As I said in my opening paragraph, Aldi is smaller that your typical grocery store.  This means they may only have space for 4 different mustards (yellow, dijon, spicy brown and honey) instead of 20 different varieties and/or brands at other stores, but smaller spaces = lower overhead costs.  Savings passed onto customers #3.

At checkout, your groceries are not bagged for you and you are not given bags.  Your items are placed in another, empty cart (like what happens at Costco, BJs, Sams and the like) and you either bring your own bags or buy some from the cashier.  After checking out, there is a sturdy shelf lining the whole front of the store.  You pull your cart up to the shelf and bag your groceries or you roll your cart out to your car and load your purchases into boxes you have in your trunk (this is how my parents shop!).  Aldi not only saves money by not giving bags to customers, they are also helping save the environment by encouraging us to reuse bags we already have.  Savings passed onto customers #4.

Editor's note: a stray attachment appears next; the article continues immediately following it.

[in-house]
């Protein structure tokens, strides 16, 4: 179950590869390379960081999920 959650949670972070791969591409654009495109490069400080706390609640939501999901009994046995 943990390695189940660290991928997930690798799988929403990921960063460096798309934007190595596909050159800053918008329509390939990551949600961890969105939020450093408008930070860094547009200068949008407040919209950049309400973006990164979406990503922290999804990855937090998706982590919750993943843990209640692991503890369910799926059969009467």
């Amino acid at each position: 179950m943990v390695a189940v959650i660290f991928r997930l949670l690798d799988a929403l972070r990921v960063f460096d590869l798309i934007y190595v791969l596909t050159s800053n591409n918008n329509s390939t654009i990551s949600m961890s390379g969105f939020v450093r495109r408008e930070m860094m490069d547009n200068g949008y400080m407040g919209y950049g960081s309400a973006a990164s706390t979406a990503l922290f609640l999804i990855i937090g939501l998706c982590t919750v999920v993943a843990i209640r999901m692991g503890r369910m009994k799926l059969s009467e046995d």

When a store or business swipes your credit card as payment for your purchase, credit card vendors charges the business a percentage of that sale to process the transaction.  Once in a while, a check written for groceries isn’t honored by the bank it’s written on and returned to the business to which it was made out.  Then someone at that business needs to track down the check owner and get the money for the purchase or hire a collections firm to do it for them.  For these reasons, Aldi only takes 2 forms of payment: cash or debit card.  Savings passed onto customers #5.